commentators, that is, abhidhamma as uttaradhamma." The earliest meaning of
the word abhidhamma, he held, is "concerning the dhamma, or referring to the
dhamma," In the Sutras, indeed,this word always appears in the locative case, as
abhidhamme, ("with respect to Dhamma") and in this manner parallels the form
abhivinaye ("concerningthe Vinaya').
This definition ("concerning the dhamma") was adopted by the Critical Pali
Dictionary (1935,1st edition) where this form was termed (p. 350) a prepositional
compound, and the word itself defined as: "as regards the dhamma."
Revealing one essence: this means the inherently pure, complete, luminous essence, which is pure of its own nature. -- Fa-tsang
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Re: Abhidharmakosa study group?

Postby Indrajala » Thu May 13, 2010 3:10 pm

I've never had problems with Mega Download. It has a lot of ads. I imagine it is black listed because downloading a lot of unknown files could be dangerous.
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Re: Abhidharmakosa study group?

Postby Yogicfire » Thu May 13, 2010 3:28 pm

I just downloaded the pdf file no problems. Thanks for that, Huseng. Much appreciated.

Are all the pages there, though? I was looking at Chapter 3, The World, and it seems to start from p 366. There is a blank page before that...

File: Abhidharmakosa2, Belolvasas 0009. (p 11 of 210).

Are we going to give everyone a few weeks to read a certain part of this chapter? Like a few weeks?

I think we should give it a go, and see how things unfold.

By the way, I am up in Saitama. But, I know of Komazawa, and it has a good reputation.
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Re: Abhidharmakosa study group?

Postby Indrajala » Thu May 13, 2010 3:43 pm

Yogicfire wrote:I just downloaded the pdf file no problems. Thanks for that, Huseng. Much appreciated.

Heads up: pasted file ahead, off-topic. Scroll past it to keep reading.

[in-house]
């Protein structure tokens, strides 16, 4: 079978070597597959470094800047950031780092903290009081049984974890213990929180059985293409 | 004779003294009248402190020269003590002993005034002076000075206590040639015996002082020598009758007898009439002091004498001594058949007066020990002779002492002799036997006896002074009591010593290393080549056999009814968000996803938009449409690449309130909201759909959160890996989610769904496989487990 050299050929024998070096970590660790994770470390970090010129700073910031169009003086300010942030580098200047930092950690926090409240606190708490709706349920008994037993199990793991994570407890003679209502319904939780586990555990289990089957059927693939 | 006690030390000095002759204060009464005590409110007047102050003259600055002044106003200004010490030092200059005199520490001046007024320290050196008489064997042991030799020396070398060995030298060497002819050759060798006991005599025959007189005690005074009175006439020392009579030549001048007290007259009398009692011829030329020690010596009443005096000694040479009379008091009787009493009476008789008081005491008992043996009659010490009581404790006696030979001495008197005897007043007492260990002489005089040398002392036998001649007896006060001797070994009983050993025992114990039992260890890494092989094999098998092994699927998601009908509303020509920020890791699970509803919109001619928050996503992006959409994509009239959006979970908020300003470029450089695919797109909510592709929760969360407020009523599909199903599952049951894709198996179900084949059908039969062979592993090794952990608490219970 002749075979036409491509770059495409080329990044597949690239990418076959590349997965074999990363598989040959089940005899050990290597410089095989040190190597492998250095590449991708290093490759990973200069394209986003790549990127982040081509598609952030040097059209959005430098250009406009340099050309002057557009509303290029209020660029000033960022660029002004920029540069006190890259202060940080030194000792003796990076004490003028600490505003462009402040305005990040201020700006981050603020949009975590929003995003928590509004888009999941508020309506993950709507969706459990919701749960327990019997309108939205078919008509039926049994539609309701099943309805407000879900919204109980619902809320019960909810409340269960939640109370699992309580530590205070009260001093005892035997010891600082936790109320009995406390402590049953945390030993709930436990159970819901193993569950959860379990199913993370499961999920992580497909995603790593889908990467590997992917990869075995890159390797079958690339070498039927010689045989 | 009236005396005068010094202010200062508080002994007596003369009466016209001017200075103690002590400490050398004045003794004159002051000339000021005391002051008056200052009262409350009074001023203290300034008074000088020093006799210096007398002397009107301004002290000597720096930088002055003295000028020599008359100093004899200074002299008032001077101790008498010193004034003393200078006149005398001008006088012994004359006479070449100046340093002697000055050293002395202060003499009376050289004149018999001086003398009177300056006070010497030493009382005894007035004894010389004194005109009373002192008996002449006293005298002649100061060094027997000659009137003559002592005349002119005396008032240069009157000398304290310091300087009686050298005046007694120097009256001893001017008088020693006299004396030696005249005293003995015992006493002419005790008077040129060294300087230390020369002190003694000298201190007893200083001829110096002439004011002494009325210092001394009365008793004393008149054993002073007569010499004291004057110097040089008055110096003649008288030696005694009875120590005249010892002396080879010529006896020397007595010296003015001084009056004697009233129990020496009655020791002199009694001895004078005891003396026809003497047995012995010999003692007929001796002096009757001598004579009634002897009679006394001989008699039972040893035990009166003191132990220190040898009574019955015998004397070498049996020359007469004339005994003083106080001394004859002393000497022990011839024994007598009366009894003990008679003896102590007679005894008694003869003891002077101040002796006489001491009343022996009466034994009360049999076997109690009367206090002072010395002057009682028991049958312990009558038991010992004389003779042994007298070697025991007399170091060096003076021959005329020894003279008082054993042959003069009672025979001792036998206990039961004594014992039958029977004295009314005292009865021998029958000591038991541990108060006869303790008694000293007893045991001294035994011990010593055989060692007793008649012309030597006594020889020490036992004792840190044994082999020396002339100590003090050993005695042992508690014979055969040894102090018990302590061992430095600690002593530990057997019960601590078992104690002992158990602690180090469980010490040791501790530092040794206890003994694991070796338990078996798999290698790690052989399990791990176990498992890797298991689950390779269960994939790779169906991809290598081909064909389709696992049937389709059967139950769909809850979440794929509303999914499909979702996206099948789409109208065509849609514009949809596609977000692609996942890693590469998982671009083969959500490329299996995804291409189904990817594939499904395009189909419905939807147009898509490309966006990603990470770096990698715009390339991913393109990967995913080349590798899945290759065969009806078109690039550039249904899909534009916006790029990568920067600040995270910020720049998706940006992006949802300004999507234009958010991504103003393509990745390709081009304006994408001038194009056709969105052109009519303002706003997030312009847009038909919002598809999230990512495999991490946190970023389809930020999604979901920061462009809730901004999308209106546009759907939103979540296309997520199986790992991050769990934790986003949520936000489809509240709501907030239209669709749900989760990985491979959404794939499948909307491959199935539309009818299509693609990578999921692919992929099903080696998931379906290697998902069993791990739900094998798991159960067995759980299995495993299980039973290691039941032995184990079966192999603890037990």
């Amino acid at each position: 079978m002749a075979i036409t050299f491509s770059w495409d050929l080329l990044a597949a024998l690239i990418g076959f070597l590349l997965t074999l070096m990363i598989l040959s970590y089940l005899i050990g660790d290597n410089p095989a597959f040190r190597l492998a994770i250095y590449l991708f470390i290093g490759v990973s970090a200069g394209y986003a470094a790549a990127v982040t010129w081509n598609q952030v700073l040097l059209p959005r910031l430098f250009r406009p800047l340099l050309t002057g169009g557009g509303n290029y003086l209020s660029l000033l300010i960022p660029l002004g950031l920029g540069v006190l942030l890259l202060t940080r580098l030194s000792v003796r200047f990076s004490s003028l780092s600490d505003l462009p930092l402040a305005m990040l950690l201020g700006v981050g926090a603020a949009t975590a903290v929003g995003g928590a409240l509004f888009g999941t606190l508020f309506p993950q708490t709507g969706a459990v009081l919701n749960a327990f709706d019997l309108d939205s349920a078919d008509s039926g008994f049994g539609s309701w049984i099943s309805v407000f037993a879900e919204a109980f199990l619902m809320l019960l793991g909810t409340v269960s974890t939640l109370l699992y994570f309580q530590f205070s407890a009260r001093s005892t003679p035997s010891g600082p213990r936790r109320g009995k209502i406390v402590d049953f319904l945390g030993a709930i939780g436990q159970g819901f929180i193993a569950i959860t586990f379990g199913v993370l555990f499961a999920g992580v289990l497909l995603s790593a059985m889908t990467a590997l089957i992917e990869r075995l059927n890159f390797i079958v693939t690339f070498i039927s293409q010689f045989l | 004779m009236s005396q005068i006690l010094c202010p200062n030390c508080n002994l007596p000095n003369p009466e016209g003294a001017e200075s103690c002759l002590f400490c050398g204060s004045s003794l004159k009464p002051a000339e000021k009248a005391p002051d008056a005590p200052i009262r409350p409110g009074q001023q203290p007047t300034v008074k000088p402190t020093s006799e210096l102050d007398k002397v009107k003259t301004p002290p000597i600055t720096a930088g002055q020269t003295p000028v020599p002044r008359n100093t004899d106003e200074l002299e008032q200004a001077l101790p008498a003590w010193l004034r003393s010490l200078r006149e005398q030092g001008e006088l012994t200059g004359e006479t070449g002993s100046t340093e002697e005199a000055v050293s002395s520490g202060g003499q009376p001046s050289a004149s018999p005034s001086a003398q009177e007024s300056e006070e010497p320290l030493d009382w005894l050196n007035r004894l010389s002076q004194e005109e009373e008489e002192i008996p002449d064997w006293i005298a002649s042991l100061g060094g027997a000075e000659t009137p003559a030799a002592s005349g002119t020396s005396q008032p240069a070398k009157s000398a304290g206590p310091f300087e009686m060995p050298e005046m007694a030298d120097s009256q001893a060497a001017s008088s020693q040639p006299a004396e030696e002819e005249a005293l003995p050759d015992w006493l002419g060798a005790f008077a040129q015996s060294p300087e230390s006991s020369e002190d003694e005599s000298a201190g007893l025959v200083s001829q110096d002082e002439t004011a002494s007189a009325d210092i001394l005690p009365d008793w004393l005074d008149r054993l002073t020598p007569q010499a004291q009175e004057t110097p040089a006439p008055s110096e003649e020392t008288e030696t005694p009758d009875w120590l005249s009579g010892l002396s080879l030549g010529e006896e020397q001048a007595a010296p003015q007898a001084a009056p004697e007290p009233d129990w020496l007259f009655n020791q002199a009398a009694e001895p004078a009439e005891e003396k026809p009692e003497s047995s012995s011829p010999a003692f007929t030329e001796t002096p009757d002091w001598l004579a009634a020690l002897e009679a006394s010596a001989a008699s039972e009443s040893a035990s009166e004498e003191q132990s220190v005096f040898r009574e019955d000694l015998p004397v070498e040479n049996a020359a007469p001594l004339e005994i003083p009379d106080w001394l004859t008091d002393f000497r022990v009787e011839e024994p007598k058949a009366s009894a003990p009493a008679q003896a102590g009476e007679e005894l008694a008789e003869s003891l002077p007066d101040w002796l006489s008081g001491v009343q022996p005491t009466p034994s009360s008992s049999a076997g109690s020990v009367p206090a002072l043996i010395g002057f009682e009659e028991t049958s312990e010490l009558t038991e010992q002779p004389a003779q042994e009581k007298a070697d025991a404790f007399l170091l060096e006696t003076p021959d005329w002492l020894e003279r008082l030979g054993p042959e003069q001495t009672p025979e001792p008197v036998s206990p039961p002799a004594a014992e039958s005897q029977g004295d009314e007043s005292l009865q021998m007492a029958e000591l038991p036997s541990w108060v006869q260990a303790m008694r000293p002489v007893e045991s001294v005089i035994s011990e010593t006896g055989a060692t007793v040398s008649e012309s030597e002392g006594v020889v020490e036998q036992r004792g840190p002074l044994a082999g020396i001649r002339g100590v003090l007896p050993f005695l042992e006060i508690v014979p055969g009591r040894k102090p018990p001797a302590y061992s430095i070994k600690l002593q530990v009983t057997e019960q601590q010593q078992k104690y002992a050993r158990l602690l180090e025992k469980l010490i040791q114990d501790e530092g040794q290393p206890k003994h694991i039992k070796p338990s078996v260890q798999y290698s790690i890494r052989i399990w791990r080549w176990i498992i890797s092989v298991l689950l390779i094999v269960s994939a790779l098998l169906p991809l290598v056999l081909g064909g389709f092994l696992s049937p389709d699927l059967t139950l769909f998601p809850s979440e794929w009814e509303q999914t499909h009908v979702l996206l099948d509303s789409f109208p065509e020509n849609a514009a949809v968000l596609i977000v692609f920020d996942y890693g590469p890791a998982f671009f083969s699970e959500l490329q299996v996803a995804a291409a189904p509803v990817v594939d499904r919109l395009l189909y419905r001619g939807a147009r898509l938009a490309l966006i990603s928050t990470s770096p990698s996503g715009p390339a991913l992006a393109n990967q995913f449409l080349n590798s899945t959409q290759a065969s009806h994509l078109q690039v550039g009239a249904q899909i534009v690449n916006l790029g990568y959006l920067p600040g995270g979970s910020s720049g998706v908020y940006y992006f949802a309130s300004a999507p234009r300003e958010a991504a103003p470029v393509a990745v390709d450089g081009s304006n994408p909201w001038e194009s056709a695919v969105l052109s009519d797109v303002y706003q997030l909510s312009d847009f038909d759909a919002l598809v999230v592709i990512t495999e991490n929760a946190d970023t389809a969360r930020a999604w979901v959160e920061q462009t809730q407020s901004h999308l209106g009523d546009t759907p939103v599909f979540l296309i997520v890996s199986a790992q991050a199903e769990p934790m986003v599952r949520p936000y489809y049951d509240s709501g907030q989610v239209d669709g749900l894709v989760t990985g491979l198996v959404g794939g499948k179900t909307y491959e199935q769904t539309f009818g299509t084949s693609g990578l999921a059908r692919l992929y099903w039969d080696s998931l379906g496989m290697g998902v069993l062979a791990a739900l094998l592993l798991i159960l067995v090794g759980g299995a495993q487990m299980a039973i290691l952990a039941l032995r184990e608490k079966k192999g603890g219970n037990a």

Are all the pages there, though? I was looking at Chapter 3, The World, and it seems to start from p 366. There is a blank page before that...

File: Abhidharmakosa2, Belolvasas 0009. (p 11 of 210).

Are we going to give everyone a few weeks to read a certain part of this chapter? Like a few weeks?

I think we should give it a go, and see how things unfold.

By the way, I am up in Saitama. But, I know of Komozawa, and it has a good reputation.



The actual printed copy has four volumes and the page numbers start where the previous one left off.

If you ever want to come visit Komazawa send me a message. There is a museum on campus of Zen with a number of artefacts on display. The schedule follows the school schedule, which can be a bit irregular. I'll happily show you the place. :smile:

As for the reading I'd say read the introduction first to get an idea of the scope of the text.

I think maybe Chapter 3 would be a good place to start. Cosmology is always fun and under appreciated. :sage:
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Re: Abhidharmakosa study group?

Postby Will » Thu May 13, 2010 3:51 pm

Pruden's remarks on Chapter Three:

Chapter III, the Loka-nirdesa of "Instruction concerning the World"
is a description of the physical world, its inhabitants, and its various
hells and the heavens of the gods.
Some interesting topics are raised in Chapter Three: how rebirth or
transmigration takes place; an analysis of each of the parts of the schema
of dependent origination; whether there can be such a thing as
premature death in a world ruled by karma; the various measurements
of time and space; the cosmic cycle or kalpa; and the career of the
Bodhisattva. There is also a discussion of whether there are one or many
Buddhas in the cosmos, a recurring debate topic in Far Eastern
Buddhism. This chapter also contains a discussion on whether the
intermediate state of existence (antarabhava) exists or not. This
intermediate state is well known to students of Tibetan Buddhism as the
bardo state, a state discussed at length in the Tibetan Book of the Dead.